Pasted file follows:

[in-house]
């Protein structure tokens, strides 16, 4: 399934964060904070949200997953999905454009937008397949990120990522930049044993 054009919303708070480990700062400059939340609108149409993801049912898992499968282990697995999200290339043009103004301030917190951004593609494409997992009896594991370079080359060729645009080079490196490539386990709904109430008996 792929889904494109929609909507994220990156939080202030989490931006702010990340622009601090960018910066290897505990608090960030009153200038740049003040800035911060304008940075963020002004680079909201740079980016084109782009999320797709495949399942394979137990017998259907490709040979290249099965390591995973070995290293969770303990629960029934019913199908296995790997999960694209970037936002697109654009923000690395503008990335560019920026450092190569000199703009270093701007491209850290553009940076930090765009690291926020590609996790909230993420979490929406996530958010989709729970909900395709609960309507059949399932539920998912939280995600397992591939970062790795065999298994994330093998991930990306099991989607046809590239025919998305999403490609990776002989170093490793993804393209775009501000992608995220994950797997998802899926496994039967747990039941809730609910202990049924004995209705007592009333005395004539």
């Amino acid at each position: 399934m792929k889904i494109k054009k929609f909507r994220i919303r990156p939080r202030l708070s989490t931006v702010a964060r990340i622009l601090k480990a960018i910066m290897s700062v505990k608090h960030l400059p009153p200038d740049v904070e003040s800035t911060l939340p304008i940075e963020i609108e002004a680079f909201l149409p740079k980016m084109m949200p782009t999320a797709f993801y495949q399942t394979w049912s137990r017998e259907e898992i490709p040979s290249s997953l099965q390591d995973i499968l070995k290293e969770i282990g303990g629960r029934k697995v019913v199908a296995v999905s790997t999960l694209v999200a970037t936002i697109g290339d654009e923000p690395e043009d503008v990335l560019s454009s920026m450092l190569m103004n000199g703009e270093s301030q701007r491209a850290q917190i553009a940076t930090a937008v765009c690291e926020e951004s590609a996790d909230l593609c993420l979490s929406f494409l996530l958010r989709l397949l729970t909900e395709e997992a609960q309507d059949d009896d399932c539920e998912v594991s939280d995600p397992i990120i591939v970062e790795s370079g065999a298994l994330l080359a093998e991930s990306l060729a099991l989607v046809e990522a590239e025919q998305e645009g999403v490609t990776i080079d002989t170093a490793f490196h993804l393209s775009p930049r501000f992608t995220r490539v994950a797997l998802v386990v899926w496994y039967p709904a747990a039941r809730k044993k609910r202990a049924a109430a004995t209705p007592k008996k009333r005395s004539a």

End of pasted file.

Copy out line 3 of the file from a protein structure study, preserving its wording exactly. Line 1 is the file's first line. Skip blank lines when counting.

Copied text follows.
């Amino acid at each position: 399934m792929k889904i494109k054009k929609f909507r994220i919303r990156p939080r202030l708070s989490t931006v702010a964060r990340i622009l601090k480990a960018i910066m290897s700062v505990k608090h960030l400059p009153p200038d740049v904070e003040s800035t911060l939340p304008i940075e963020i609108e002004a680079f909201l149409p740079k980016m084109m949200p782009t999320a797709f993801y495949q399942t394979w049912s137990r017998e259907e898992i490709p040979s290249s997953l099965q390591d995973i499968l070995k290293e969770i282990g303990g629960r029934k697995v019913v199908a296995v999905s790997t999960l694209v999200a970037t936002i697109g290339d654009e923000p690395e043009d503008v990335l560019s454009s920026m450092l190569m103004n000199g703009e270093s301030q701007r491209a850290q917190i553009a940076t930090a937008v765009c690291e926020e951004s590609a996790d909230l593609c993420l979490s929406f494409l996530l958010r989709l397949l729970t909900e395709e997992a609960q309507d059949d009896d399932c539920e998912v594991s939280d995600p397992i990120i591939v970062e790795s370079g065999a298994l994330l080359a093998e991930s990306l060729a099991l989607v046809e990522a590239e025919q998305e645009g999403v490609t990776i080079d002989t170093a490793f490196h993804l393209s775009p930049r501000f992608t995220r490539v994950a797997l998802v386990v899926w496994y039967p709904a747990a039941r809730k044993k609910r202990a049924a109430a004995t209705p007592k008996k009333r005395s004539a």